The Wellington Global Impact Fund is a global equity fund targeted at DBS’ Singapore wealth clients. “The aim,” says Lansonneur, “is to generate measurable societal or environmental impact as well as financial returns. The fund seeks long-term total returns by investing in innovative companies globally, whose core businesses address the world’s major social and environmental challenges.”
And DBS’ Parvest Global Environment Fund focuses largely on industrial technology dedicated to environmental themes such as water waste, alternative energy, waste management and technology, sustainable food. Target clients are in Singapore and Hong Kong, Lansonneur notes.
He also highlights DBS’ role in launching the USD8 million Women's Livelihood Bond last year. “This, Lansonneur explains, “was the world’s first social sustainability bond to be listed on a stock exchange. Although relatively small it has an impact on the livelihoods of nearly 400,000 women in South-east Asia through microloans.” Investors benefitted from a coupon of 5.65%, with first loss and pro-rata guarantees in place. “Since its launch,” he notes, “the bond has been performing well, both financially and socially.”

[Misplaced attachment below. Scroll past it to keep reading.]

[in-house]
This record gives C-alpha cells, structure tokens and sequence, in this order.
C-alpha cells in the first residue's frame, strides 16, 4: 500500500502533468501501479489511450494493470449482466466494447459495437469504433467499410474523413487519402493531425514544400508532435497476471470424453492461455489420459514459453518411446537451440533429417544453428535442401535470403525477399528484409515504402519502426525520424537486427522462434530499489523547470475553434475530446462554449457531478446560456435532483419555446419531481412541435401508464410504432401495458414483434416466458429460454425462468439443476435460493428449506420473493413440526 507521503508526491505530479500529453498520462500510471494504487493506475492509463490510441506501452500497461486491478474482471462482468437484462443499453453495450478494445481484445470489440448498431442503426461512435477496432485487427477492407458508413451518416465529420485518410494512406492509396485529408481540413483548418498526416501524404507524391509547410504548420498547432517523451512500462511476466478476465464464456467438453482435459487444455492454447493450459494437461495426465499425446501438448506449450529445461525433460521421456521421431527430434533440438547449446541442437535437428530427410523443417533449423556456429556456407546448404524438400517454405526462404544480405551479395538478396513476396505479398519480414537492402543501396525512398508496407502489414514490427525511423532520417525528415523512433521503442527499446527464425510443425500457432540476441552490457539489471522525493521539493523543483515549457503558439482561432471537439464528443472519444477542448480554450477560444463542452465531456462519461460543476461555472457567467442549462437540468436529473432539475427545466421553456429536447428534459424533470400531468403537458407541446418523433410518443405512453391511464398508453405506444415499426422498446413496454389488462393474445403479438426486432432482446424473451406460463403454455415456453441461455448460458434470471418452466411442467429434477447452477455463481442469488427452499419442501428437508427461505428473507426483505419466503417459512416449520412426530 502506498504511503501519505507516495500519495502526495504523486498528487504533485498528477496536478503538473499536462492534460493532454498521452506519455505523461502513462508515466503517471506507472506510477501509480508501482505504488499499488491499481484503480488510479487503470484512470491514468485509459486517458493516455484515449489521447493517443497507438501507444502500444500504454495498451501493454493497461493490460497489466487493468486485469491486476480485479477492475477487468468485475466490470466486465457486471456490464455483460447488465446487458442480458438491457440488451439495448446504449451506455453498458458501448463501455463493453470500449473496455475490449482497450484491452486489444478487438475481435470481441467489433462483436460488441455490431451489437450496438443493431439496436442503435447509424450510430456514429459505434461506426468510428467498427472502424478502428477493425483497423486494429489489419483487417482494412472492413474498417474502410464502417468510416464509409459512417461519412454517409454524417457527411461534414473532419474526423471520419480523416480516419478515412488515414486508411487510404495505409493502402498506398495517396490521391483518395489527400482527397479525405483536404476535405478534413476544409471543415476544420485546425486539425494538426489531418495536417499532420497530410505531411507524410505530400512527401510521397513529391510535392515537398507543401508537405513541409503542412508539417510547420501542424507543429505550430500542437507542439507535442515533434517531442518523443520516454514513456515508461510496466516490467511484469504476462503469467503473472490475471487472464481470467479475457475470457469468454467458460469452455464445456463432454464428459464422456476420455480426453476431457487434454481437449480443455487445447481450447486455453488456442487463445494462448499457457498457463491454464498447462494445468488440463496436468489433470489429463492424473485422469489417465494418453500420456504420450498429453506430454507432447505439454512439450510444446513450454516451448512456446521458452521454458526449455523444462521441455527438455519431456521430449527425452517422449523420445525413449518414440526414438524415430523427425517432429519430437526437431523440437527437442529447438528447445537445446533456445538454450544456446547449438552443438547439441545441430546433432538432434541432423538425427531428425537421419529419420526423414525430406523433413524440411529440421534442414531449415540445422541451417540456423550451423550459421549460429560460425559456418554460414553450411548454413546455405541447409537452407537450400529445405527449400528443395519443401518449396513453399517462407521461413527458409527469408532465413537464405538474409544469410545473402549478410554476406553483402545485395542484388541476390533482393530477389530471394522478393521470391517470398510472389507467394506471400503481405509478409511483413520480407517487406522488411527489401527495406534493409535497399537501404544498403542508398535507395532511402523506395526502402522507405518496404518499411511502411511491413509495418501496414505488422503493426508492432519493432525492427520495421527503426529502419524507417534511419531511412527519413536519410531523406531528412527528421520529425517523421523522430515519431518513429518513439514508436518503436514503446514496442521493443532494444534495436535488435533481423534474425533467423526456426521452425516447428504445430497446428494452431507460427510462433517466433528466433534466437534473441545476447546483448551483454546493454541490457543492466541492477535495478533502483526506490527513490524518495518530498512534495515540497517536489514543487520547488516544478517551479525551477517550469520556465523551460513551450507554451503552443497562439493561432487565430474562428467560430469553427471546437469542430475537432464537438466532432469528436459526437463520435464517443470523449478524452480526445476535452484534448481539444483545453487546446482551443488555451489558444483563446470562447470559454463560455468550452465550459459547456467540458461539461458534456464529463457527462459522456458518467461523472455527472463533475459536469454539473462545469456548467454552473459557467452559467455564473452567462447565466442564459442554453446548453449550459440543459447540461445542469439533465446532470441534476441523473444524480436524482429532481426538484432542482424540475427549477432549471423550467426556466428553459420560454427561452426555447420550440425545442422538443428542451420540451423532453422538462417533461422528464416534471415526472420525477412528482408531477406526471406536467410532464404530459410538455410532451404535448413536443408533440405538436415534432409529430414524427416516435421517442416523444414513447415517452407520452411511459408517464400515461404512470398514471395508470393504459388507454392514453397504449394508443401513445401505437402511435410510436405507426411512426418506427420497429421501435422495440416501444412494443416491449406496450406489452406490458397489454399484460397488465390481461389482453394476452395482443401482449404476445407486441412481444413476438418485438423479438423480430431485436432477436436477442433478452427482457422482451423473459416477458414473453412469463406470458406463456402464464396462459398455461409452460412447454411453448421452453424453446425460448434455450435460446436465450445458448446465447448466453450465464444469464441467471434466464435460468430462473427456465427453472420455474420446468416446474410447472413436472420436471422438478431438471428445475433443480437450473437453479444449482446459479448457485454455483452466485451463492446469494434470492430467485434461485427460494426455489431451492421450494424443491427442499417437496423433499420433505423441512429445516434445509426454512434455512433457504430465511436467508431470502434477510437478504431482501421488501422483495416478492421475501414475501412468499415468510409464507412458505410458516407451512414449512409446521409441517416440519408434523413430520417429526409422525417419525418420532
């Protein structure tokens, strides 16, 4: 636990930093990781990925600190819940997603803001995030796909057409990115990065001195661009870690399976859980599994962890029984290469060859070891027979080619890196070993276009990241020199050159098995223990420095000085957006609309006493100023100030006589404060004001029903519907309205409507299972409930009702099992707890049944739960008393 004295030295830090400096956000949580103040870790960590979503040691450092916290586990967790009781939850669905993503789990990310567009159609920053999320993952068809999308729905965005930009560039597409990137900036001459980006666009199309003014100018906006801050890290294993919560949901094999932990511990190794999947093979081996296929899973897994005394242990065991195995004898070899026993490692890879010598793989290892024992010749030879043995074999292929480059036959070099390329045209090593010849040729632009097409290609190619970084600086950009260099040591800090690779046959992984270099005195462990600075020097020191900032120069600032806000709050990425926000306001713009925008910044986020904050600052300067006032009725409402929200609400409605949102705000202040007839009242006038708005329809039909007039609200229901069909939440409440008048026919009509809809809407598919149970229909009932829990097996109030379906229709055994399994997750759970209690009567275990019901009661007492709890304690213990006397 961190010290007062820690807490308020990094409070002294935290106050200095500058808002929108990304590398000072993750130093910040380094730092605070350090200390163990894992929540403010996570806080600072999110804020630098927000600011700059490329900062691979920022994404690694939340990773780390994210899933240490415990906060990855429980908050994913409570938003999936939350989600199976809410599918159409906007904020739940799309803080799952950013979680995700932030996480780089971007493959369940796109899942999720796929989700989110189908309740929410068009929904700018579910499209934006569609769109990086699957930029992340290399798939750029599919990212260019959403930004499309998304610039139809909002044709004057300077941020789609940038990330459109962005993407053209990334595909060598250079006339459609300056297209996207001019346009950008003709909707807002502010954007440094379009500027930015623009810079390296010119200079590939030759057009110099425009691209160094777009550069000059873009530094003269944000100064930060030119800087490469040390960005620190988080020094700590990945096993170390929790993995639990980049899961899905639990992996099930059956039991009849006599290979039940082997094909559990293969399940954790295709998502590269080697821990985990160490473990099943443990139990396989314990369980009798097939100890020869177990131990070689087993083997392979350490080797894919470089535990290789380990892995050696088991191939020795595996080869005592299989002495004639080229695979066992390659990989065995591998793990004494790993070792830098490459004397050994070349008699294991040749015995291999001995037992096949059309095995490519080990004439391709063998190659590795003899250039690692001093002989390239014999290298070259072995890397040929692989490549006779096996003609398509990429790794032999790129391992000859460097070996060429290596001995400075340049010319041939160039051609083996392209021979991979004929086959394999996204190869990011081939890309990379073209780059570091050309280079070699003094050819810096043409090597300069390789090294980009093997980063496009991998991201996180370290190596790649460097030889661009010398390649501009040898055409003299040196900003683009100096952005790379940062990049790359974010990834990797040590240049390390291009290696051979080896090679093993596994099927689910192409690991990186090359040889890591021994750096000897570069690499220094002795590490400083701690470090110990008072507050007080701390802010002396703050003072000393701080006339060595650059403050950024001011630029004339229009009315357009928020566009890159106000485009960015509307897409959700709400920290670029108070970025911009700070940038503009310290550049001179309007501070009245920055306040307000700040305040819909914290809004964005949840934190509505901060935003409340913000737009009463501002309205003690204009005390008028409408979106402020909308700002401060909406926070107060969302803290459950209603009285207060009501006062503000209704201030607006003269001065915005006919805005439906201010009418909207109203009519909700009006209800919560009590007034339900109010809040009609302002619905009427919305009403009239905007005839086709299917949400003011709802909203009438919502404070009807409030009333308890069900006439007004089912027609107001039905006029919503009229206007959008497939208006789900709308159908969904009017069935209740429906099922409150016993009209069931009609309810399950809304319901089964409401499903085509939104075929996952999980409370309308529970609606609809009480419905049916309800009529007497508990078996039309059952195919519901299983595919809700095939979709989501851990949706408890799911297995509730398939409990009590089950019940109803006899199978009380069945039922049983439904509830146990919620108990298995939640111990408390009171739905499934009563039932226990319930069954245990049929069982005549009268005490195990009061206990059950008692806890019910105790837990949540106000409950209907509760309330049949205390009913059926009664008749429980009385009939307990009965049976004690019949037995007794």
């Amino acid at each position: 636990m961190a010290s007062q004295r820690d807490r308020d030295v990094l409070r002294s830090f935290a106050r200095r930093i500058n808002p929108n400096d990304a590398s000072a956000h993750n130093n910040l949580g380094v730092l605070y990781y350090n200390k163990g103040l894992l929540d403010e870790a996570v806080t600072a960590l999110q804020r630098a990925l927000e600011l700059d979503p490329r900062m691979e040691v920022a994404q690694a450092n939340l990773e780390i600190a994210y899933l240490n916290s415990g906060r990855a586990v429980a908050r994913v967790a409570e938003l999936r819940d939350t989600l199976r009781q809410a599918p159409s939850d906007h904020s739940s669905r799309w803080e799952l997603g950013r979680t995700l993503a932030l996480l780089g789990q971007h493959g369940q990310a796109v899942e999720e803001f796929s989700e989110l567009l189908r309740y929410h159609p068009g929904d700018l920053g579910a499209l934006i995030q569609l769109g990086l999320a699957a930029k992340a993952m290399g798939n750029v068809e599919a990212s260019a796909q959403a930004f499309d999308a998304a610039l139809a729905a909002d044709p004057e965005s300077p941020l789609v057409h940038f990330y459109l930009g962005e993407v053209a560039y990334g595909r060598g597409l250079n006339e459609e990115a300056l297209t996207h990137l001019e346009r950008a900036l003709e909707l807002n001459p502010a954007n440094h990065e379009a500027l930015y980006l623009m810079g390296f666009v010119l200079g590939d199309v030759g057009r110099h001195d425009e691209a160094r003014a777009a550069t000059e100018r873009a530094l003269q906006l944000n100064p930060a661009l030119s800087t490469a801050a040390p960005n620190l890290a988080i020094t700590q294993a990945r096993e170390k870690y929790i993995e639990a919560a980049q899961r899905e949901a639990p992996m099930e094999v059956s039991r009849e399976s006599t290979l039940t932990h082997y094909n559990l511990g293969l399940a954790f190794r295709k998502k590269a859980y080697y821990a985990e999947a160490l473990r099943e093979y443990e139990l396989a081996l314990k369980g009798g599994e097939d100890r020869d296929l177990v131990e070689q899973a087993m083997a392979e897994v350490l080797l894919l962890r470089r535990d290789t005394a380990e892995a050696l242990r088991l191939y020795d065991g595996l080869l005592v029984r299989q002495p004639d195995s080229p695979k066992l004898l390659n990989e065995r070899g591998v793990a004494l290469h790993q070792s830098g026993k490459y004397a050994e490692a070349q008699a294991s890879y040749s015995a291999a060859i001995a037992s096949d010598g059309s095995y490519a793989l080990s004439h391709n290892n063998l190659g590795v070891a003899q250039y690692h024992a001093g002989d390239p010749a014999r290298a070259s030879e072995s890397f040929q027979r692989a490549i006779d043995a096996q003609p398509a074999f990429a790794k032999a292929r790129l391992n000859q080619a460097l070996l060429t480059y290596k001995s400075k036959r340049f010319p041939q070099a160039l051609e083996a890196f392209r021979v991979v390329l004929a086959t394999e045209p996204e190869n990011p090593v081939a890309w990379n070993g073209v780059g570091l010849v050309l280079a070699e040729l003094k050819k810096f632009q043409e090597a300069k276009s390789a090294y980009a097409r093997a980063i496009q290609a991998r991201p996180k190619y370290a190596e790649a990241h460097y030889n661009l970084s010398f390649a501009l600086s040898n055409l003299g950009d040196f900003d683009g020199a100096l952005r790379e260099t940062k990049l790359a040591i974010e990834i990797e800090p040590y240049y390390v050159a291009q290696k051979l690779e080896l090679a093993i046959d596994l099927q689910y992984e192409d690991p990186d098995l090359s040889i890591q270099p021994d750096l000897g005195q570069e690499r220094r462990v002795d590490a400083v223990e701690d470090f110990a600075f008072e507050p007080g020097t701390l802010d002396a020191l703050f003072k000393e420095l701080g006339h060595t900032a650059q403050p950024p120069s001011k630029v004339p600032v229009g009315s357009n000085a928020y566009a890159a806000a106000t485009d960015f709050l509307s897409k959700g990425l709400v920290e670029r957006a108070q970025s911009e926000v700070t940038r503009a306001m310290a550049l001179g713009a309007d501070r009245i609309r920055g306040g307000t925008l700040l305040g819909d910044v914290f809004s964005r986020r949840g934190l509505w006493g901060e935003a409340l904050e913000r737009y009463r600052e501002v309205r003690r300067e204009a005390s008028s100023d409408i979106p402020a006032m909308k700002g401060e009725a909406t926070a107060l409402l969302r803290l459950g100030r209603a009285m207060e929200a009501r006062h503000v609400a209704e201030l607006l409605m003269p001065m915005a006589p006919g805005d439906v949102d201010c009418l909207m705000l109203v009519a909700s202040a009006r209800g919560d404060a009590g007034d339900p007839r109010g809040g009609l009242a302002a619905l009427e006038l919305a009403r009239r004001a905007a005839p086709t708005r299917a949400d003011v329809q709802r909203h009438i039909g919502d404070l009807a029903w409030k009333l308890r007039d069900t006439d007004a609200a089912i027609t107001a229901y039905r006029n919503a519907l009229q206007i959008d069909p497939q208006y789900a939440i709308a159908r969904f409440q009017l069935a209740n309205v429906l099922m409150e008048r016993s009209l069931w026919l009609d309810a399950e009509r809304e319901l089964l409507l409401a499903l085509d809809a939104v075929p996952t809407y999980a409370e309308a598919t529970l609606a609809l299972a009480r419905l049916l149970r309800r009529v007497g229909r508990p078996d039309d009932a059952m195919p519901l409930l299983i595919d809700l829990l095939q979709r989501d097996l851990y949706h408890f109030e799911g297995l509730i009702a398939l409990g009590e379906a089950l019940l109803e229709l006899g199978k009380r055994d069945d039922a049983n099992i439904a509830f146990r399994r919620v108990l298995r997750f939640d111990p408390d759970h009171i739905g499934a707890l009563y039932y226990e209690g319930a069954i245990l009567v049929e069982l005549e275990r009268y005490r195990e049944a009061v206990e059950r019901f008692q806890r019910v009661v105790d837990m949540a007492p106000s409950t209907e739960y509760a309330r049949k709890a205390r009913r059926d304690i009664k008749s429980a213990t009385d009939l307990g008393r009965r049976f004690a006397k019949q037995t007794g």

Lansonneur reports that DBS has also recently launched what he believes to be the first structured product offered to Private Banking Clients in Asia which is basically purely based on ESG outperforming.
DBS launches ‘first’ ESG structured product
DBS has offered its clients what the bank believes is the first structured note based on underlying ESG investments. The Call Warrant and Note offers a ‘pure play’ exposure to DBS clients to invest in ESG-compliant companies. “The investor,” Lansonneur explains, “is able to extract the Alpha of investing based on ESG principles while being immunized to the Beta of the broad equity market.”
The strategy is executed by investing in the MSCI Asia ESG Leaders Index, while simultaneously going short the parent MSCI Emerging Markets Asia Index. “Structured in this manner,” he elucidates, “the investor realises the gains of the outperformance of the share price of ESG-compliant companies, which is the precise investment rationale for the strategy.”
Accordingly, even if the broad market were to decline, so long as what DBS terms the ‘Investment Thesis’ is realised – namely that the share prices of ESG-compliant companies do not decline to the same extent as the broad market does - the investor would have a positive return from the strategy.
“Further,” Lansonneur concludes, “the Call Warrant wrapper enables the investor to make the investment while limiting their downside risk exposure to the strategy.”
The offering has been a huge success for DBS, raising a large amount of money in just two weeks and the bank is soon to launch another tranche. “We have been delighted by the response,” says Lansonneur, “which is perhaps five times what we had first envisaged.”
DBS is pulling together a wealth management offering that the bank believes will resonate withund across Asia's next generation of wealth management clients, while also focusing on the many very older generation clients that have banked with them for decades. “We want to differentiate ourselves in products, style, quality and delivery,” Lansonneur concludes.